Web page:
Casey and Spike can pour some southern comfort
By Ciarán Gallagher
The death knell has been ringing on Irish pro boxing for some time. While America deals with weekly doping scandals and Britain gets itself worked up over a Luxembourgian invasion, the number of cards here at home has been falling rapidly with the exception of some welcome Belfast shows.
Meanwhile, time, of course, is ticking away towards Britain’s biggest fight night in years as the highly-anticipated clash of David Haye and Dereck Chisora approaches on July 14.
But while the Brits have been getting themselves in a tizzy over the build-up for that controversial meeting of two average heavyweights, a pair of Irish fighters will also have notable bouts on the same weekend. They could, in their own way, provide some help to reviving pro boxing in the south of Ireland, while they could also be make-or-break dates for each Irish man.
Firmly in that category is Willie Casey, who is waiting on formal confirmation that he will headline an action-packed ‘Summer Rumble’ card on Sunday, July 15 at Sunderland FC’s Stadium of Light. It’s been a long road to redemption for the Limerick fighter after his failed world-title challenge against Cuban great Guillermo Rigondeaux last year, with scheduled fights and management deals falling by the wayside.
His rapid rise after winning Prizefighter and defeating Paulie Hyland for the European title was only matched by the heavy fall endured after being rocked by the majestic Rigondeaux, who has since gone on to take America.
Watching the Cuban was like watching a superhero in action. He came quietly, whipped up a storm and left without any fuss but Casey and all spectators present left with chins dropped to the floor.
However, ‘The Big Bang’ has finally found some stability under Emerald Promotions, headed by Belfast’s Chris Graham, who are dotting the i’s and crossing the t’s on a fight with former world-title challenger and British champion Jason Booth.
If all goes to plan, Casey and Booth will meet for the new WBA European super-bantamweight title. While the last thing boxing needs is more belts, Casey’s team are somewhat justified in playing politics on this occasion as it will act as a stepping stone towards another world-title shot.
Boxing fans and analysts may be sick to their teeth of the world governing bodies throwing belts around like tinsel, but Casey has to prioritise his own career and must play the system in order to do so.
‘Once he wins, it will put him back in the top 15 of the WBA rankings,’ Graham explained. ‘Hopefully the sun comes out in Sunderland as it did last year, we’ll have Sky Sport’s Ringside up at it and it’s a good opportunity to promote Willie and get him back in the super-bantamweight mix.’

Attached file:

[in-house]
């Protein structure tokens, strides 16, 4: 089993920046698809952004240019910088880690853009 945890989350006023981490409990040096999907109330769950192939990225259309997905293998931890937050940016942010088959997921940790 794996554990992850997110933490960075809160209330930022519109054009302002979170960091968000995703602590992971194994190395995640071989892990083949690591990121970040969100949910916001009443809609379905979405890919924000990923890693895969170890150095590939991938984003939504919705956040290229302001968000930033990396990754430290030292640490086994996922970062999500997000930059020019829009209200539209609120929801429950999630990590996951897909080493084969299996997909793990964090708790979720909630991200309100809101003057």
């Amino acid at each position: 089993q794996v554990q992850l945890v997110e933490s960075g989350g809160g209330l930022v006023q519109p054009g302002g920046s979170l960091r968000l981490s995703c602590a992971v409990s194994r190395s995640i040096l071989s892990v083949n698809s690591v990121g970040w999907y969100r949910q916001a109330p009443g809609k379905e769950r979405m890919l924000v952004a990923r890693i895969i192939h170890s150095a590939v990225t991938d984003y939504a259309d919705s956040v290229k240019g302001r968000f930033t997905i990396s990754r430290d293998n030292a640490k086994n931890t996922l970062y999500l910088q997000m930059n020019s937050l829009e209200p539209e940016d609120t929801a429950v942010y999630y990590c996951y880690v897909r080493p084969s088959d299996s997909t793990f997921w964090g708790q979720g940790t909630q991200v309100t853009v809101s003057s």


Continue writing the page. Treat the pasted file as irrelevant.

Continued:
The fight is expected to be formally confirmed as soon as the British Boxing Board of Control (BBBC) give the green light. That should be a formality but has been slightly complicated by the fact that the WBA title is on the line, with the WBA and British Board having recently been at loggerheads over the controversial Haye-Chisora card which has seen promoter Frank Warren in an ongoing battle with the board.
While the infamous promoter is accused by some on the British board of attempting to organise a Luxembourgian coup across the water, that event is already the most anticipated British boxing fight night in years, with Warren’s team claiming the card at West Ham’s Upton Park will attract an attendance of around 40,000 on July 14.
That may yet prove to be an exaggeration but the fight is certainly turning the heads of both enthusiast and casual fans.
A late addition to the bill, in chief support, is undefeated Cork middleweight Gary ‘Spike’ O’Sullivan, who will challenge Manchester’s Matthew Hall for the vacant WBO international title.
O’Sullivan, unbeaten in 14 outings, only received the call to fight last week, but his trainer Paschal Collins — brother of former world champion Steve — explained that the date was too promising to pass up on.
‘He’s been living in Dublin the last three weeks and training three times a day. I told him it is an opportunity, it’s not ideal because of the short time-frame we have but sometimes you have to take opportunities,’ said Collins. ‘Plus, with the audience that we’ll have on the night, he can showcase himself. There’s fighters who go though their whole career who never get these opportunities.’
While Irish middleweight champ O’Sullivan has impressed boxing fans at home, with his most recent domestic outing being a stunning first-round KO of Dubliner Robbie Long last summer, his pro career has been stop-start and a date in front of such a big crowd and massive TV audience has the potential to make his name.
He is, unlike Haye or Chisora, a fighter who does not rely on bullshit, bottles or bitch slaps.
David Attenborough would be an appropriate commentator for an O’Sullivan bout as the Cork fighter stalks the ring like a clinical predator, waiting for his moment to pounce. He has solid fists and if ‘Spike’ can manage to produce an explosive finish, many more big opportunities may await.
‘To have your first title fight away from home, with over 40,000 watching and televised in 60 different countries is an unbelievable achievement for him,’ added Collins, who believes that a win for O’Sullivan will lead to a title defence in Dublin or Cork.
Meanwhile, Casey’s backers Emerald Promotions are making great progress in Belfast with modest but entertaining cards, the first of which was staged last February, with another lined up for July 21 at the Emerald Road House.
Their admirable work is welcome as Irish pro boxing struggles to stay on its feet and success for Casey and O’Sullivan will hopefully lead to more shows down south.
*Ciarán Gallagher’s Mail Box column appears every Friday in the Irish Daily Mail, follow him on Twitter: @gallagherbox and read more great/confused sports writing at www.grannykiller.com